Stolen IDF Weapons Turning Up in Mafia Wars, Army Says

In-house theft of combat materiel increased last year.

Gili Cohen
Gili Cohen
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Gili Cohen
Gili Cohen

The Israel Defense Forces is seeing an increase in the level of in-house crime, mainly attempts to steal combat materiel for the purpose of selling it, data released by the Military Police on Monday showed.

The chief of the Military Police, Brig. Gen. Golan Maimon said that “In some of the criminal incidents perpetrated by crime organizations, IDF war materiel was used.”

In 2013 there were 62 incidents of theft of weapons in the IDF - 19 thefts from the homes of soldiers and 26 incidents where weapons were stolen from army units. This is a decline compared to the previous year, when 89 weapons were stolen, but an increase from 2011, when 55 weapons were stolen. In the past three years there has also been an increase in the number of thefts of weapons from armories - precisely the place where the weapons are supposed to be most closely guarded.

The Military Police Corps says this is proof of an increase in the level of crime and the demand for weapons. “Once a weapon used to cost 8,000 shekels ($2,300) in the open market, and today it can cost up to 40,000 shekels,” said a senior Military Police officer. He says that construction of the fence on the border between Israel and Egypt led to a reduction in the transfer of combat materiel in the area, which accounts for the rise in motivation to steal weapons from the IDF.

Accoridng to MP Corps data, this year there were 11 incidents of sophisticated break-ins into bases or armories to steal weapons. “In the past there were only one or two such incidents a year, for example entering an area where 12 soldiers were sleeping and stealing two MAG [heavy machine guns],” explained the officer, adding that there has been an increase in the sophistication and daring of those carrying out the thefts.

An indictment filed recently in the Jaffa Military Court tells of a soldier, who according to the indictment dealt in drugs and combat materiel. At the end of November the soldier informed an undercover agent from the MP investigation unit that he could procure drugs and stun grenades for them. According to the indictment, the soldier purchased M-16 rifles from the agent in exchange for 41 grams of cocaine. The weapon itself was deactivated ahead of time and had a GPS device hidden inside. The soldier transferred the weapon to a third party with the understanding that it was to be used in a battle between crime organizations. The military defender’s office, which represents the soldier, said, “We can already state clearly that the accused has no connection to any crime organization. We will make our case before the Military Court and the Military Advocate General’s office.”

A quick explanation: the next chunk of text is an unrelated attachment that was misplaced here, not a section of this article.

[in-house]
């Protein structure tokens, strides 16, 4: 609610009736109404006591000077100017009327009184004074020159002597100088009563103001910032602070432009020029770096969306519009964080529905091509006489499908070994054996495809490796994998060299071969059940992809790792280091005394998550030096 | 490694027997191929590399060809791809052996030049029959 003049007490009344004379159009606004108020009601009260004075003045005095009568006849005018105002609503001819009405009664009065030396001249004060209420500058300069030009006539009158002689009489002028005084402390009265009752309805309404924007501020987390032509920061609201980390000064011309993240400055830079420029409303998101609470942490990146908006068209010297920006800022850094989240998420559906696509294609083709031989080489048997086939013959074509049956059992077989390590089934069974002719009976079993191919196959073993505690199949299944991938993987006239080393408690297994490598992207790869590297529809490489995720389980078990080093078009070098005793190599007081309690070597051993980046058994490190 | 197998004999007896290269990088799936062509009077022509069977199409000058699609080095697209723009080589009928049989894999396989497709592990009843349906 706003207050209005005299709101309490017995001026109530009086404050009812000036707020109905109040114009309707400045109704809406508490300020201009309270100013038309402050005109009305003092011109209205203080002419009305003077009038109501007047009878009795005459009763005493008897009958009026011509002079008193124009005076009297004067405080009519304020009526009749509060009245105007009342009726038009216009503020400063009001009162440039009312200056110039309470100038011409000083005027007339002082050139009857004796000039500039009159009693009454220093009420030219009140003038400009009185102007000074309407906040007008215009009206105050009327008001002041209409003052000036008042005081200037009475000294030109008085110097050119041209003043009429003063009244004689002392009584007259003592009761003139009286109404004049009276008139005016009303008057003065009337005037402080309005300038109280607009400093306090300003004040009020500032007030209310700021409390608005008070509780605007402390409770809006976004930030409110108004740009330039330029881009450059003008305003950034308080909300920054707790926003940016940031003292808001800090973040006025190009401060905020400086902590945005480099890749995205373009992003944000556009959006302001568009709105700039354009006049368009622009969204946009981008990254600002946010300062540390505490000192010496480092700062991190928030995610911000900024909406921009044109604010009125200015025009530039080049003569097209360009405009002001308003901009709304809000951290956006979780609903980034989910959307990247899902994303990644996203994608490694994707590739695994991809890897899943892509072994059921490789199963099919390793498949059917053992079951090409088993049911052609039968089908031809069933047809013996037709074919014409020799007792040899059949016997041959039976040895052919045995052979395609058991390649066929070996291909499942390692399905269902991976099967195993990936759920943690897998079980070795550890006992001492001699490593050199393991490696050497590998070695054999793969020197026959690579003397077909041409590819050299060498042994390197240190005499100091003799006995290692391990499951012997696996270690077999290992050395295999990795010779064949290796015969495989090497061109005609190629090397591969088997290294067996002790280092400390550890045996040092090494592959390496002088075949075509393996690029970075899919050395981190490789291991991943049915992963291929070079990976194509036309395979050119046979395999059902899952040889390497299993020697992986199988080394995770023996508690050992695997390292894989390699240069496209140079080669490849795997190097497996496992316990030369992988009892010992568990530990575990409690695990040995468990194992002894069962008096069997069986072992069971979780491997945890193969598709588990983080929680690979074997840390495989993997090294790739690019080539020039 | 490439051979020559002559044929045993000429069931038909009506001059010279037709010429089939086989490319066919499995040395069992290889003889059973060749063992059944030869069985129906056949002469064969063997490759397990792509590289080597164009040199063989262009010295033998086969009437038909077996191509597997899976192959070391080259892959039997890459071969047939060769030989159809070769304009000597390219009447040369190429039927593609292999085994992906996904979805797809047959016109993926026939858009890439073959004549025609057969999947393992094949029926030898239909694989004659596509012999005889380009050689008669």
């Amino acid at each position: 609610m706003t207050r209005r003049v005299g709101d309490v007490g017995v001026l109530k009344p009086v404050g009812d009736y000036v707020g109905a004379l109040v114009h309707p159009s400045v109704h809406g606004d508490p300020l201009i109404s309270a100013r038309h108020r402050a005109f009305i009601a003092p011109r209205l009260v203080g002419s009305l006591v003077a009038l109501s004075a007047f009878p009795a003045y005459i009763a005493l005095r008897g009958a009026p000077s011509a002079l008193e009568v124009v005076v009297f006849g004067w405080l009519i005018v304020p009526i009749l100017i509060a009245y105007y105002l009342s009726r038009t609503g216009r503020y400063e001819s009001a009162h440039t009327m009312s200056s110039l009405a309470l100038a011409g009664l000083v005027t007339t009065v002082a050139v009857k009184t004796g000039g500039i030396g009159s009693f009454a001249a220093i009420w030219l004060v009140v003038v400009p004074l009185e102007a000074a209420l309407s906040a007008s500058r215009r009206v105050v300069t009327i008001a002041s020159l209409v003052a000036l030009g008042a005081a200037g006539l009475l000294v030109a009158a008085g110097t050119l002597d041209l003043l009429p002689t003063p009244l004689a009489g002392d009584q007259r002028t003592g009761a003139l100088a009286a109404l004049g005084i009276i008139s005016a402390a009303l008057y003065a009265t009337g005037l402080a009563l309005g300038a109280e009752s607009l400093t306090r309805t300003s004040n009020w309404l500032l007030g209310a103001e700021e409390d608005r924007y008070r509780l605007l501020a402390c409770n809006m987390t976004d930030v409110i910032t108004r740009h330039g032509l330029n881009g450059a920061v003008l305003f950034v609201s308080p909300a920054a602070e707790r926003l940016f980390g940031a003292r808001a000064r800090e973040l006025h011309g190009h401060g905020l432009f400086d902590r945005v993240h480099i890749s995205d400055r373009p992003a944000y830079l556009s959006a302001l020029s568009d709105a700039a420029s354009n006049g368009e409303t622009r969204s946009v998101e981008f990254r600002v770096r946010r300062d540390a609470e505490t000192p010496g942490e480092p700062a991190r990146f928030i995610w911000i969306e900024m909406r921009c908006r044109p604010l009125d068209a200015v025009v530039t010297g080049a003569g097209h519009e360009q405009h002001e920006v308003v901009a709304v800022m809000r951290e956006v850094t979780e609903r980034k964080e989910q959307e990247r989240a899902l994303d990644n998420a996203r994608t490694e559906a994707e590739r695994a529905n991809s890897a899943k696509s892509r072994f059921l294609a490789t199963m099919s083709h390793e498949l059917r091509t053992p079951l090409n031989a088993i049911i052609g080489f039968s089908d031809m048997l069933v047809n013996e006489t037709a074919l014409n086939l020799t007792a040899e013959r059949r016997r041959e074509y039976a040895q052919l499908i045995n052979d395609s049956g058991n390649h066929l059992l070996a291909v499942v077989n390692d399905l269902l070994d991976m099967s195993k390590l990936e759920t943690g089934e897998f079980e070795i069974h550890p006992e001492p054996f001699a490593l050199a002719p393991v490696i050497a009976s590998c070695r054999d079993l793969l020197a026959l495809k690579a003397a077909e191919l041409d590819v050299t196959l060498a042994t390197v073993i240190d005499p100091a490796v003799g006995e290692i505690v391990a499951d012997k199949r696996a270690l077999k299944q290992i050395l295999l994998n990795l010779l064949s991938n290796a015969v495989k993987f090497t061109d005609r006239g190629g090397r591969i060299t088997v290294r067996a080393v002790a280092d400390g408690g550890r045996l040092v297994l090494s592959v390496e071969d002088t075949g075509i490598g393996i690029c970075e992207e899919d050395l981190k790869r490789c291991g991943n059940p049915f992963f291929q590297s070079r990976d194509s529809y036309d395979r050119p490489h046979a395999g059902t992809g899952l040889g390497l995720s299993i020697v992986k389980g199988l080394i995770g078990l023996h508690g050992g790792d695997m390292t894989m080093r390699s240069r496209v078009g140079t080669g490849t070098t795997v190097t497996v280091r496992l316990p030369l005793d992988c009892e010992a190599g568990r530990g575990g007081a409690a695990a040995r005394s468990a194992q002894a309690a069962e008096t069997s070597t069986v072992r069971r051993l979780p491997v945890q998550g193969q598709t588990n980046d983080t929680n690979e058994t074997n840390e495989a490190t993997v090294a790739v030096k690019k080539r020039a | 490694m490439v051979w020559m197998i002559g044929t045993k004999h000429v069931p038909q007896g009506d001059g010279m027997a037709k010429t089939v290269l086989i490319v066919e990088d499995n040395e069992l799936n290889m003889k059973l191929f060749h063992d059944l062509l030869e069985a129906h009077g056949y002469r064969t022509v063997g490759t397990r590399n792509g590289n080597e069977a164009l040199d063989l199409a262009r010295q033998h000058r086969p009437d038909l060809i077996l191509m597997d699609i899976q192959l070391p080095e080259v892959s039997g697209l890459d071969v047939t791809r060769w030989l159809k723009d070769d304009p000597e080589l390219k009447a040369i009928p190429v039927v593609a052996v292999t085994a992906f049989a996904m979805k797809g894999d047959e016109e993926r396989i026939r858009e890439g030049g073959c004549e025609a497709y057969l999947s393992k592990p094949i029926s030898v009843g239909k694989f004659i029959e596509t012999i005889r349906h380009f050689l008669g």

The Military Police Corps presented its figures for 2013 at a press conference yesterday. This year 106 investigations were carried out for suspicion of weapons offenses (compared to 130 during the previous year); 137 for suspicion of sex offenses (compared to 135 in 2012); 202 for offenses committed on duty, of which a substantial percentage concerned IDF activities in the West Bank (compared to 122 last year); and 25 for suspicion of information-security or computer-related crimes (compared to 18 last year).

The corps reported plans to establish a new military prison and court headquarters in Beit Lid to replace the two prisons existing today - Military Prison No. 4 in Tzrifin and Military Prison No. 6 near Atlit. According to the plan, by the end of 2017 there will be a prison complex that will include the military courts and military prosecution departments, and will be called Neveh Tzedek. There will be about 1,200 prison cells, 200 for women and the rest for men. An officer in the MP Corps said that some of the cells will be in portable structures and some in tents. Today, too, some of the inmates in the military prisons, mainly those sentenced for relatively minor offenses, live in tents rather than permanent buildings.

Stolen weapons returned to IDF; military lost NIS 50 million worth of equipment in 2012.Credit: Nir Kafri

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